There is a lot of information on the internet today about eliminating your nervousness in public speaking. I suggest learning how to control it instead, allowing your nervousness to work for you and not against you which can take your delivery to new heights.
What I offer is not a tip or a trick but the most important thing you can do when you stand to speak. It is something physical.
1. it is something we don’t do;
2. it is something we don’t know to do; and,
3. it is something we don’t know how to do (properly).
Now that I have you totally confused, bear with me. Once I tell what ‘it’ is, you might say rubbish; although, for those of you who have done presentations in the past, you possibly remember running out of ‘it’ while speaking!
I am talking about breathing, specifically breathing with the support of your diaphragm, a muscular partition below your rib cage which separates your chest from your abdomen. 99% of the population does not breathe with this support which is why we are often called lazy or shallow breathers. It is a medical fact.
There is one group of people in the world, however, who must breathe with this support — opera singers. That is why they are often called professional breathers.
There is another group of individuals, though, who also breathe with this support and they are called newborns. Every infant breathes with the support of the diaphragm, but as the child develops he/she tends to stop this practice and reverts to using only the upper portion of the chest to breathe.
All mammals have a diaphragm. All mammals breathe with the support of the diaphragm. It is only the most intelligent of the mammals who do not make use of this extraordinary muscle. If you do not believe me, go stand in front of a mirror and take a deep breath. Did you suck in your gut, lift up your shoulders and throw out your chest? If so, then you just did it wrong.
When I started my business back in 1989, I joined the local chamber of commerce. At a new member’s orientation, we had to stand and introduce ourselves. There had to be 150 people in that room and I knew no one. While sitting there waiting for my turn, it suddenly dawned on me that my introduction was my business. As one who teaches people how to improve the sound of the speaking voice, I realized that if I blew that introduction, I could kiss my business goodbye, at which point I began to sweat. My heart was beating with such fervor that I could feel it in my cheeks. Finally it was my turn. I stood; I took a breath; and, I proceeded to say who I was and what I did. I sounded calm, collected, in control. They had no idea that I was ‘dying a thousand deaths.’ And, I knew it worked because when I sat down, a gentlemen in the back said, “That’s the Voice Lady!”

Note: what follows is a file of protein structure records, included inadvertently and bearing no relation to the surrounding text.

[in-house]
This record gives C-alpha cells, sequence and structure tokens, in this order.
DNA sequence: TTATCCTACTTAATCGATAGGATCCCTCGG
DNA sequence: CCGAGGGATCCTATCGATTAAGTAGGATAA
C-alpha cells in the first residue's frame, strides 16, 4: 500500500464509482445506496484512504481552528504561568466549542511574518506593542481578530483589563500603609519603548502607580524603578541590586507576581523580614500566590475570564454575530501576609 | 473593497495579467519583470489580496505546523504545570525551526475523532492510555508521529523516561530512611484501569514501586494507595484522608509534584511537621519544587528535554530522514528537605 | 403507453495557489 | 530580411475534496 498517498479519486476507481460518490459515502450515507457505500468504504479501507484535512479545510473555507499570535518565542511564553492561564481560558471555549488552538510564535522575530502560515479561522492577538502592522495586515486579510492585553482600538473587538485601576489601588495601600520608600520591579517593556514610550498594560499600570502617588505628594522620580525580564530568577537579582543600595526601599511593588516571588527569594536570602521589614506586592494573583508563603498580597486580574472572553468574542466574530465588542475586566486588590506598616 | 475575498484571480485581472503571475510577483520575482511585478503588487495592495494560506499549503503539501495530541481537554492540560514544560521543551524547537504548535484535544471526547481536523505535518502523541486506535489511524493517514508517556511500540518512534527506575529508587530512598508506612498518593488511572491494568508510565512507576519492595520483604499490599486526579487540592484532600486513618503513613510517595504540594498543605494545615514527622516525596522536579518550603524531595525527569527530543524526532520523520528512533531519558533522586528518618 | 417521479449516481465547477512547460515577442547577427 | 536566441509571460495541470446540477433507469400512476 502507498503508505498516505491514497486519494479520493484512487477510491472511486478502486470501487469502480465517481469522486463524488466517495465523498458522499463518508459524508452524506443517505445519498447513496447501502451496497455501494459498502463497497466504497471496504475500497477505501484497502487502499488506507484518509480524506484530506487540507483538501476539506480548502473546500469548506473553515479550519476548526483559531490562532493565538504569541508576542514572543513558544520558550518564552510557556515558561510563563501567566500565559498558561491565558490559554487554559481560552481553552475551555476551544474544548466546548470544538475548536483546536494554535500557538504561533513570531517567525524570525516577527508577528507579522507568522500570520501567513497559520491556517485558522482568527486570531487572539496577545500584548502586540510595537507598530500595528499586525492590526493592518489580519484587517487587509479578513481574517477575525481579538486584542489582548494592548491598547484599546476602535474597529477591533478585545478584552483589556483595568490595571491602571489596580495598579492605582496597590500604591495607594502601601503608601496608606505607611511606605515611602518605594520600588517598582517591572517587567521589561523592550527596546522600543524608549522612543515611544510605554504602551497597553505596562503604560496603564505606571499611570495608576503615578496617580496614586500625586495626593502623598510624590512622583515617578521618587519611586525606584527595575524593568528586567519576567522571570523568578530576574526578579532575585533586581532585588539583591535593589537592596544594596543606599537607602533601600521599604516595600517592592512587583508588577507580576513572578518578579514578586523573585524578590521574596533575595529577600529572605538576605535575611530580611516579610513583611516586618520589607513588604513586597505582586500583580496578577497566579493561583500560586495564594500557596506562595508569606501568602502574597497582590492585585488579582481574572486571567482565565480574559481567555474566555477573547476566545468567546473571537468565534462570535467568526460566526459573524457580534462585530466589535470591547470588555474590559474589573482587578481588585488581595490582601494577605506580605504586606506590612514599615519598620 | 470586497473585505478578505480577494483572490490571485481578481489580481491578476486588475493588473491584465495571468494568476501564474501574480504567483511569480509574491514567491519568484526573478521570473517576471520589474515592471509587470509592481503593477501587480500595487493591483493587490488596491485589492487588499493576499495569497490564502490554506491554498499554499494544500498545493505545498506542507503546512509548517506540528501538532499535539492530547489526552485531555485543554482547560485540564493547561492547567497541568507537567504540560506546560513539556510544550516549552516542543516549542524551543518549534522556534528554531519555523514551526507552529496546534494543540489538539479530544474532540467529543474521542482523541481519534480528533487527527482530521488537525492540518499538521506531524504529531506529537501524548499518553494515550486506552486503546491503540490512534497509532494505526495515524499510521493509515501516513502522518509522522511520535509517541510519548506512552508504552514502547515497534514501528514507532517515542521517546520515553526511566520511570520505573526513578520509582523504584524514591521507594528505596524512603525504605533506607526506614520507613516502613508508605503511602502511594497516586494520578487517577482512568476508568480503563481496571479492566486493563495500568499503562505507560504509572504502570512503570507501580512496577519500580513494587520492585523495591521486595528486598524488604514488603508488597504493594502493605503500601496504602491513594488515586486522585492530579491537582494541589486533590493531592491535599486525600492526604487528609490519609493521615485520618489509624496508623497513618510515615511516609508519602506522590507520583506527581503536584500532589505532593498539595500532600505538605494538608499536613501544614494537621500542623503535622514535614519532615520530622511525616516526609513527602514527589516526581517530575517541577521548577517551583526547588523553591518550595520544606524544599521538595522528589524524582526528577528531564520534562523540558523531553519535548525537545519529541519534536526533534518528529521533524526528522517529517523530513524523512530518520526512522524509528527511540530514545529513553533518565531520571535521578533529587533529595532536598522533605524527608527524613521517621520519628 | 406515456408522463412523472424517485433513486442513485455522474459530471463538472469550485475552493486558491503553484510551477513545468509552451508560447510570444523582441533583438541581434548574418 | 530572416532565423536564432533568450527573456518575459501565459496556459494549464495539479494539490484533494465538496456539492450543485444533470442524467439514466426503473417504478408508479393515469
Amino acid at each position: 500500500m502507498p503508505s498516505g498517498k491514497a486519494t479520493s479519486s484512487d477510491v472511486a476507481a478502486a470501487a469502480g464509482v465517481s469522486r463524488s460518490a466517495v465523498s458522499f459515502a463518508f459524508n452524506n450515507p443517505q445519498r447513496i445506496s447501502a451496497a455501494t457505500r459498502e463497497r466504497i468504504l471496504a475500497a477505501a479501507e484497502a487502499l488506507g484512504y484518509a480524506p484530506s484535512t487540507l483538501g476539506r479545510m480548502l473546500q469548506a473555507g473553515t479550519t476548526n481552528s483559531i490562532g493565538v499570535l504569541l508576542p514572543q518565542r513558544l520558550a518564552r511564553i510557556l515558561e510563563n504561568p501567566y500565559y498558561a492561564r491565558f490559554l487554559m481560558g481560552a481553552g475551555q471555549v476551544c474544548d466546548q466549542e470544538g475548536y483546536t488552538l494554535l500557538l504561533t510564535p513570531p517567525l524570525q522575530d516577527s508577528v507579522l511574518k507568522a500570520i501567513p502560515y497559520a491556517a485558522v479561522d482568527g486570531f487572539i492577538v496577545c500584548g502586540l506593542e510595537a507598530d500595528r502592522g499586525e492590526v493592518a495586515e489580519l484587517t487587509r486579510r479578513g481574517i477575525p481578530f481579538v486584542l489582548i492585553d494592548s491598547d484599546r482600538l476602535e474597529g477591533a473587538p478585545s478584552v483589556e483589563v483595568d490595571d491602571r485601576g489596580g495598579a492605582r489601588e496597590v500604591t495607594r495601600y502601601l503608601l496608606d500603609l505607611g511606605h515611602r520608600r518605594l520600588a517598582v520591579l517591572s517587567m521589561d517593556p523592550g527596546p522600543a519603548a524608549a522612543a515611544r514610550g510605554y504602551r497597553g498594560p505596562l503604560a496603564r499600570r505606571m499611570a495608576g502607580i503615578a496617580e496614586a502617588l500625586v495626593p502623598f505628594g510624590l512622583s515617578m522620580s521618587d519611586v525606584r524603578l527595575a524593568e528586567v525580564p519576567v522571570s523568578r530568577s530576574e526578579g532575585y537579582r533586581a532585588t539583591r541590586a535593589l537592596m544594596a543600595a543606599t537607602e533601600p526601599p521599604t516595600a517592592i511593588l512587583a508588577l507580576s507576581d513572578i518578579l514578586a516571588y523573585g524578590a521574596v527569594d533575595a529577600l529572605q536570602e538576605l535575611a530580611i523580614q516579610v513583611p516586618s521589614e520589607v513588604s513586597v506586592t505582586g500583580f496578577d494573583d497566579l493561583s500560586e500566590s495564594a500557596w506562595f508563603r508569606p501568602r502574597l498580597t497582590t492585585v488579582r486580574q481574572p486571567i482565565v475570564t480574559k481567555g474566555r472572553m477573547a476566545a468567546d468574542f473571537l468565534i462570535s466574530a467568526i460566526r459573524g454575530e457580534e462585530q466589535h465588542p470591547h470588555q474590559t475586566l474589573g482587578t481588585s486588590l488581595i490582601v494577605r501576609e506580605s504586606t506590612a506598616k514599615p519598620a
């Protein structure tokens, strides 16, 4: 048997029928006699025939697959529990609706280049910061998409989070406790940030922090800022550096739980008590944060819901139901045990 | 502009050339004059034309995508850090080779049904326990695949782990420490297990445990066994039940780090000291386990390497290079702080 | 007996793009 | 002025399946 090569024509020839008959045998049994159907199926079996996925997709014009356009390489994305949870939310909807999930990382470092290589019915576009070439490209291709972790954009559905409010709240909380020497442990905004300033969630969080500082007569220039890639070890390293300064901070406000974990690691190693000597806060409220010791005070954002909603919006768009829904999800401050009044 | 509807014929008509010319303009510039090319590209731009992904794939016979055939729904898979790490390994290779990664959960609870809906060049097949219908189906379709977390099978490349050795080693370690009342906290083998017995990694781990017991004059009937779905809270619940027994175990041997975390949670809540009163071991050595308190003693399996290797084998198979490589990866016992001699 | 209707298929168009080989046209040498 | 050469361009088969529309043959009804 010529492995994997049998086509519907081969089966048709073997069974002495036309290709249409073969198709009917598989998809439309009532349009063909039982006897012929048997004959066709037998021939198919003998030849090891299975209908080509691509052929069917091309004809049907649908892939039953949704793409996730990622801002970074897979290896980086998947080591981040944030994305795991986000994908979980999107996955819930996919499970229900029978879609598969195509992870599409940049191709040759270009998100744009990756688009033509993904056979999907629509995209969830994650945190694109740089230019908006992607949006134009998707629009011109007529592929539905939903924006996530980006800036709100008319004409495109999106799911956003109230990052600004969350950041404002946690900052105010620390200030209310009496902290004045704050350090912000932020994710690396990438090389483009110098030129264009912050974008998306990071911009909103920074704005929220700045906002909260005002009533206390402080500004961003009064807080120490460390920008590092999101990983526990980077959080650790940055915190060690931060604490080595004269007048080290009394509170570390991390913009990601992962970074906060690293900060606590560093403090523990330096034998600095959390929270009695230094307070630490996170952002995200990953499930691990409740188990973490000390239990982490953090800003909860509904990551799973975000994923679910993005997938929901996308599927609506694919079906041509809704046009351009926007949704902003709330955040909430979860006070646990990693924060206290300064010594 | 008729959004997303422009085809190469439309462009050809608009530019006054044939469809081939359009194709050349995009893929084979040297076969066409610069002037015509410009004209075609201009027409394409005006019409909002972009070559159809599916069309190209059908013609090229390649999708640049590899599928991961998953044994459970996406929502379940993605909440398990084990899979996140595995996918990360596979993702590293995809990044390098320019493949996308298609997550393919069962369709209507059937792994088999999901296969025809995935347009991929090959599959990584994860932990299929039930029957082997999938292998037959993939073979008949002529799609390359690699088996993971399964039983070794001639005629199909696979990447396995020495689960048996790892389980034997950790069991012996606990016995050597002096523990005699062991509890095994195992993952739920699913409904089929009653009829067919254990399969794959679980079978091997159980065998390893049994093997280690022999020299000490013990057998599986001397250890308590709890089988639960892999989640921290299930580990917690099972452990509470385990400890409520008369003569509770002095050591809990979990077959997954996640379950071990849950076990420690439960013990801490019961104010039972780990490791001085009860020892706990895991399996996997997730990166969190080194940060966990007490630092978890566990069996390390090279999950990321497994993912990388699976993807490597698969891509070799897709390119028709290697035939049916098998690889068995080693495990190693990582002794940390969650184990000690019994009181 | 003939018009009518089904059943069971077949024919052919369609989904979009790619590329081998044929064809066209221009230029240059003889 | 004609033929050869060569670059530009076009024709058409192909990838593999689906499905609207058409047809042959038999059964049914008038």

[Incidentally, if you are a woman, do you find your shoulders, neck, upper back, and/or jaw sore by the end of the day? I do not. I have plenty of stress in my life but because I breathe properly, I never experience tension in those areas. Trust me -- it's all in the breathing!]
Shallow breathing results in oxygen starvation which means we are not eliminating enough of the carbon dioxide in our bodies, thereby a toxic buildup occurs. And, while this toxic buildup has many adverse effects, for the purposes of public speaking, it actually increases our tension, our stress. Think of the last time you gave a speech or a presentation. Did the pitch of your voice go up? Did you find yourself breathless? Did you start speaking faster and faster? These are all symptoms of nervousness exacerbated by poor breathing habits. So ask yourself this question.
Would you like to remain part of the 99%? Or, would you like to become part of that 1% who allow their breathing to control their nervousness as well as experiencing a host of other benefits that have nothing to do with the voice or presentation skills.
Take control of your nervousness and let it work for you, not against you! The Voice Lady Nancy DanielsVoicing It!, the only video training program on voice improvement and public speaking. Click here to watch Nancy describe The 5 Characteristics of Dynamic Public Speaking in her 8-minute video offers private, corporate and group sessions in voice and presentation skills as well as